“We can live without sex, but we cannot live without intimacy.” – Julie Rodgers
The problem with being single in a Christian world is that the church and Christians in general have done a poor job of separating sex and intimacy. We wrongly believe that intimacy can only truly be found in a marriage relationship. What does that say to those in the Christian community who are single or feel called to celibacy? In short, and bluntly put, it tells them they aren’t worthy or are incapable of experiencing true intimacy. But we were designed for intimacy, for deep bonds of love and care experienced in and through a community of fellow believers.
Continue reading “The Quest For Intimacy”
My car started making a strange noise somewhere in the middle of November. And like any wise twenty-something who responsibly handles his possessions, I turned the radio up until I couldn’t hear the bothersome noise anymore. My method of fixing the problem worked rather well until a month later when the noise became a loud grinding, which quickly tuned into a louder pop that sent my car squealing and shuddering down Kingston Pike. After panic had settled, a quick tow and a mechanic’s assessment, I discovered I needed a new engine. Oops.
Continue reading “Old Problems & New Cars”
If you have spent any amount of time near the church or any Bible-centric programming you no doubt are familiar with the story of a young shepherd boy who would one day become king. David was the youngest of eight sons who, despite insignificance in the eyes of the law and man, was handpicked by God to become king.
David was chosen by God to be the king of Israel; he was in the eyes of the LORD the rightful ruler of God’s people and kingdom. David was destined for greatness, destined to become the greatest ruler the kingdom of Israel would ever know…and he had to wait some fifteen years until he could fulfill his divine calling. Continue reading “The Land of In-Between”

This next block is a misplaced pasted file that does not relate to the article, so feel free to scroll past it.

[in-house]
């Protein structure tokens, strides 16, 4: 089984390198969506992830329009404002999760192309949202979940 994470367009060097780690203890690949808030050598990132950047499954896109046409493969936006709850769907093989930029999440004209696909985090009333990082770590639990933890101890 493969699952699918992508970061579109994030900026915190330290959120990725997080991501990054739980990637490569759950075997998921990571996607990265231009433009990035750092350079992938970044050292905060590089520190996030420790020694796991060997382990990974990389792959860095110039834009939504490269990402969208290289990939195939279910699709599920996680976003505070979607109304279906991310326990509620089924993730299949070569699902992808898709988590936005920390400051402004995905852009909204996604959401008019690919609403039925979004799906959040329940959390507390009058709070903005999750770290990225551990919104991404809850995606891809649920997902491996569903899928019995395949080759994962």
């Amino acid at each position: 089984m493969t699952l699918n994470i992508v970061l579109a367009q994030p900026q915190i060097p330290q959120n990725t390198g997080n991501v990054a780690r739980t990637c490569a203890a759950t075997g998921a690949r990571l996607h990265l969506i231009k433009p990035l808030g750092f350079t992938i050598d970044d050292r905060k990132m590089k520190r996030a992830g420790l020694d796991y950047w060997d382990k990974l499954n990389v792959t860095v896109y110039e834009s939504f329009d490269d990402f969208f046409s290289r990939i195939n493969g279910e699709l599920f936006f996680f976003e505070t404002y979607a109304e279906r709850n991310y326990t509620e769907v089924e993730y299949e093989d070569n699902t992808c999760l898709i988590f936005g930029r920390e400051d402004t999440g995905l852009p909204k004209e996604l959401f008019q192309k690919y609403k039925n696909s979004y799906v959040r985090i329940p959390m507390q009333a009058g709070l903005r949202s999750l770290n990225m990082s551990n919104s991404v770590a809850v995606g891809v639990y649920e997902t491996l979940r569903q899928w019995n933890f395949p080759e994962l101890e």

No one asks for a map when they know where they are going. In fact, maps are pulled out, dusted off and unfolded only when the user has no idea where they are or where they are going.
Maps are for the helpless.
Maps bring order and definition to the unknown. They give the user a picture of all surroundings and succinctly and precisely say, “You are here.” With a few glances, one can figure out where they are, where they need to be and the quickest way to get there without much effort or thought. There is no question about the authority of the map. What the map says, goes.
I treat God like a map. I intend on using God to show me where I am at, where I need to go and how I need to get there. And when I find myself in times of the unknown, when I do not understand where I am going, I cry out asking for clarity. In the moments of uncertainty, I believe that God has abandoned me or I am listening improperly to the map.
I thought that God’s intention was to reveal my entire life plan to me. I assumed God would show me exactly what to do, how to do it, and when to do it. God has a plan and if I just listen close enough I can make all the right choices that will lead me to the perfect life. Or so I believed. Continue reading “You Are Here”